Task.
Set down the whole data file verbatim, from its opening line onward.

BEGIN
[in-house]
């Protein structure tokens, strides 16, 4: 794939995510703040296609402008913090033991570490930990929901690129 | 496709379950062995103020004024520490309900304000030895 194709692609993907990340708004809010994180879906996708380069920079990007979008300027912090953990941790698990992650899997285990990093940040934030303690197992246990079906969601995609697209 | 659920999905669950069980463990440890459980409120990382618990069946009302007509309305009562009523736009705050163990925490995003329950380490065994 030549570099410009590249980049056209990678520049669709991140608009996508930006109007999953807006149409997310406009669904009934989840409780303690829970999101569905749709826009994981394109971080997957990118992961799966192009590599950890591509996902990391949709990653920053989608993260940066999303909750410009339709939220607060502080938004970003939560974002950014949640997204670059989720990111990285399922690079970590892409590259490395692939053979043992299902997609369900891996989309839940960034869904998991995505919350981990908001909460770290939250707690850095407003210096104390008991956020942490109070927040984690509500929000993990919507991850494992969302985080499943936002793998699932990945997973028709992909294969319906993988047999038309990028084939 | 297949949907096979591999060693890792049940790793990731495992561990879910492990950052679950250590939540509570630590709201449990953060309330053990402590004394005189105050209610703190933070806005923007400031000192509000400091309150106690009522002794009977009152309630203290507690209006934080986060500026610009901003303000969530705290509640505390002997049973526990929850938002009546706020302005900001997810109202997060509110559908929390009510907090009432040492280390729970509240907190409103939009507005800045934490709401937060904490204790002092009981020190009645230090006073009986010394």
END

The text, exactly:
[in-house]
């Protein structure tokens, strides 16, 4: 794939995510703040296609402008913090033991570490930990929901690129 | 496709379950062995103020004024520490309900304000030895 194709692609993907990340708004809010994180879906996708380069920079990007979008300027912090953990941790698990992650899997285990990093940040934030303690197992246990079906969601995609697209 | 659920999905669950069980463990440890459980409120990382618990069946009302007509309305009562009523736009705050163990925490995003329950380490065994 030549570099410009590249980049056209990678520049669709991140608009996508930006109007999953807006149409997310406009669904009934989840409780303690829970999101569905749709826009994981394109971080997957990118992961799966192009590599950890591509996902990391949709990653920053989608993260940066999303909750410009339709939220607060502080938004970003939560974002950014949640997204670059989720990111990285399922690079970590892409590259490395692939053979043992299902997609369900891996989309839940960034869904998991995505919350981990908001909460770290939250707690850095407003210096104390008991956020942490109070927040984690509500929000993990919507991850494992969302985080499943936002793998699932990945997973028709992909294969319906993988047999038309990028084939 | 297949949907096979591999060693890792049940790793990731495992561990879910492990950052679950250590939540509570630590709201449990953060309330053990402590004394005189105050209610703190933070806005923007400031000192509000400091309150106690009522002794009977009152309630203290507690209006934080986060500026610009901003303000969530705290509640505390002997049973526990929850938002009546706020302005900001997810109202997060509110559908929390009510907090009432040492280390729970509240907190409103939009507005800045934490709401937060904490204790002092009981020190009645230090006073009986010394």